Six weeks after induction of DM, diabetic controls exhibited significant reduction in their body weight compared to before induction of diabetes (182.20 ± 8.60 vs. 231.60 ± 8.35, P < 0.001). There was significant difference between body weight of MSCs -treated diabetic rats and diabetic control animals (223.20 g ± 3.50 vs. 182.20 g ± 8.60, P < 0.001). There was a significant increase in body weight of supernatant- treated rats when compared to diabetic control rats at week six (255.80 g ± 7.73 vs. 182.20 g ± 8.60, P < 0.01) (Figure 2). Our results also showed that body weight improvement in MSCs + supernatant received animals was significantly higher than MSCs and supernatant groups respectively (267.20 g ± 4.16 vs. 223.20 g ± 3.50, P < 0.01) (267.20 g ± 4.16 vs. 255.80 g ± 7.73, P < 0.05).


Mesenchymal stromal cells are multipotent stem cells showing tremendous potential for regenerative medicine due to their ability in: self-renewing, differentiation into a variety of tissues and their availability in almost all postnatal organs and tissues [2628]. It has been proposed that the ability of MSCs to secrete a variety of factors that change tissue microenvironment functionally is more important than their trans-differentiation ability in affecting tissue regeneration [29, 30]. Therefore, besides their ability to differentiate into many cell lines, the secretion of a wide range of biological molecules by MSCs, such as growth factors, cytokines and chemokines, establishes their biologically effective role under condition of injury [2933]. Although the exact mechanism of action of MSCs in tissue regeneration is poorly understood, MSCs therapy has attracted a great deal of attention for the treatment of diabetes mellitus. In this study we planned a comparative study on the influence of MSCs transplantation, supernatant administration and co-administration of MSCs with supernatant on control of hyperglycemia in STZ-induced diabetic rats.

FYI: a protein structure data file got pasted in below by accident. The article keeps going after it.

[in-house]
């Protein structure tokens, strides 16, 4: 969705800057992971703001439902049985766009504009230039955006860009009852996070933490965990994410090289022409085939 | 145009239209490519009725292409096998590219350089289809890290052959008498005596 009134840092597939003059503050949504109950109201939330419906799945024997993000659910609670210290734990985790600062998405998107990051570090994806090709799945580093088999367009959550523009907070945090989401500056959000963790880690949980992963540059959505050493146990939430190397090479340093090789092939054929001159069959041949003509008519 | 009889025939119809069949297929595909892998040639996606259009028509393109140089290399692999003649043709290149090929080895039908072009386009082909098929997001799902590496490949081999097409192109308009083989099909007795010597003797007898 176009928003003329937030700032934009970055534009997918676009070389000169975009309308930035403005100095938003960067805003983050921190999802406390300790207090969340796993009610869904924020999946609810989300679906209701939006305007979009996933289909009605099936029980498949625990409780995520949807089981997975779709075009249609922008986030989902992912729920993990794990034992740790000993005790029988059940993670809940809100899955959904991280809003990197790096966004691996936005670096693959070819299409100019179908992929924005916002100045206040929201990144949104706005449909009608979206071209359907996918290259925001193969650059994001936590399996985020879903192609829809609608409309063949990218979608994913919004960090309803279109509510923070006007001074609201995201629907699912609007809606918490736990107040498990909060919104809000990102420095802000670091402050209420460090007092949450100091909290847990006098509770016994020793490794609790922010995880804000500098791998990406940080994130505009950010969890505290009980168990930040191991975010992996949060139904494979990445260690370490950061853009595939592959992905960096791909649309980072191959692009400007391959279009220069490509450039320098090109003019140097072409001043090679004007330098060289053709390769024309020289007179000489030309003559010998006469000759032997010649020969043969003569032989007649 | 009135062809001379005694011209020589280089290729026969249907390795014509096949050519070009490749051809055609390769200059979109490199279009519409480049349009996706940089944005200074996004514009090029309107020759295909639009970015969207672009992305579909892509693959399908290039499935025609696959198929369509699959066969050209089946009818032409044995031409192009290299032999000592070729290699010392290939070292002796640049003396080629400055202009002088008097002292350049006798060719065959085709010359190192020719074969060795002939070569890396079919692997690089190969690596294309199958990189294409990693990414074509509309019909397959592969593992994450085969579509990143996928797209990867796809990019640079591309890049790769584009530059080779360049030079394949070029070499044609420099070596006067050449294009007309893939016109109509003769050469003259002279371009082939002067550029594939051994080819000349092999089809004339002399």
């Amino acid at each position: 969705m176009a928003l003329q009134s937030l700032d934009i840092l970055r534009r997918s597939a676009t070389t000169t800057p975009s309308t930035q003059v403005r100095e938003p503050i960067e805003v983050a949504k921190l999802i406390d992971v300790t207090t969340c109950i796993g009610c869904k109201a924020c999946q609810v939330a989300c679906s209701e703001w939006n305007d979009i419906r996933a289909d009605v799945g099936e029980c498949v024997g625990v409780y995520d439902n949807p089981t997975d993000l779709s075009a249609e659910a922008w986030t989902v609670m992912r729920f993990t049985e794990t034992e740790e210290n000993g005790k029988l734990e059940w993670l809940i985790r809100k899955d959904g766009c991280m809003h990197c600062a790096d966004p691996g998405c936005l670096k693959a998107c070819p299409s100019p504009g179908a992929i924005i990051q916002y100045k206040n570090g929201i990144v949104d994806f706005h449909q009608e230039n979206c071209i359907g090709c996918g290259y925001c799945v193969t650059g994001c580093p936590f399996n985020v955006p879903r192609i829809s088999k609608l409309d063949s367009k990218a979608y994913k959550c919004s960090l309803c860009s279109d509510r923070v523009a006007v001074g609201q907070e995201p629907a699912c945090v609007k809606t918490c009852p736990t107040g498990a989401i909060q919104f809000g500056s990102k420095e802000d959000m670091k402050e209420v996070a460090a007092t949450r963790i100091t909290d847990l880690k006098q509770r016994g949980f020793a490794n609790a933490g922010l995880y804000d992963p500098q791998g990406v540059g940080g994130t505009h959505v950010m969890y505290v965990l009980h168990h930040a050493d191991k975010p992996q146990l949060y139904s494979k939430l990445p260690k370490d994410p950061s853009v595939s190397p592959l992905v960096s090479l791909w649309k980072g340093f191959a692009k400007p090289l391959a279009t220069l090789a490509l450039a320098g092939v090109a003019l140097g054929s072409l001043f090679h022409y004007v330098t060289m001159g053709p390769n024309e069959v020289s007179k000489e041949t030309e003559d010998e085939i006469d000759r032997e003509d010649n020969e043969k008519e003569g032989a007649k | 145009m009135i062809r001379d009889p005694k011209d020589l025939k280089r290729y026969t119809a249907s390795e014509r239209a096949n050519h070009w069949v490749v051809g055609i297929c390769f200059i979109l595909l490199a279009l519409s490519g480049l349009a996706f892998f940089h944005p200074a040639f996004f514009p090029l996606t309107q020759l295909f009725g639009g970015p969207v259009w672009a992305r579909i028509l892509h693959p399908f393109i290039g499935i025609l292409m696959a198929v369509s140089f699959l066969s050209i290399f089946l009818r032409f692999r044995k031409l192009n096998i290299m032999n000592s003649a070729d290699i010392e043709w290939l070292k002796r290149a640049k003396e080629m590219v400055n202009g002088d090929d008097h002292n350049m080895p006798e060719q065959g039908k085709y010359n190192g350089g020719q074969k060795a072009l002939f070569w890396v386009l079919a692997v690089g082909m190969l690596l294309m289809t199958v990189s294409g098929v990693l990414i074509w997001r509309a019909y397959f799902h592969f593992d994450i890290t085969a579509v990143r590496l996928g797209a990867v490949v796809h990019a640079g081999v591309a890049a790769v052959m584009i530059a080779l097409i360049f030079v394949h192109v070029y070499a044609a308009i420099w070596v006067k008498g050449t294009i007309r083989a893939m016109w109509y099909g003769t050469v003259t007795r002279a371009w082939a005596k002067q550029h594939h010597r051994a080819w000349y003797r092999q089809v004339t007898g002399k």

In present study, migration of MSCs to injured tissues was demonstrated by observation of CM-DiI+-MSCs in pancreatic sections under fluorescent microscope. Small islets regeneration observed in immune-histochemical analysis accompanying with elevation of insulin levels and decrease in blood glucose levels in diabetic-MSCs-treated animals, indicating survival of transplanted MSCs in animal’s tissues.

Our results showed that, although single transplantation of MSCs could prevent further rise of blood glucose in diabetic rats, but it could not significantly control hyperglycemia as good as when repeated injection of MSCs were used. We found that single transplantation of 2.5 × 106 MSCs could not reduce blood glucose levels of diabetic animals, but repeated injection of same dose of MSCs at the week of four, could significantly reduce blood glucose levels compared to diabetic controls. It is supposed that the first injection of MSCs provide a suitable environment by releasing some growth factor and cytokines, in which survival, docking and homing of incoming MSCs is being facilitated.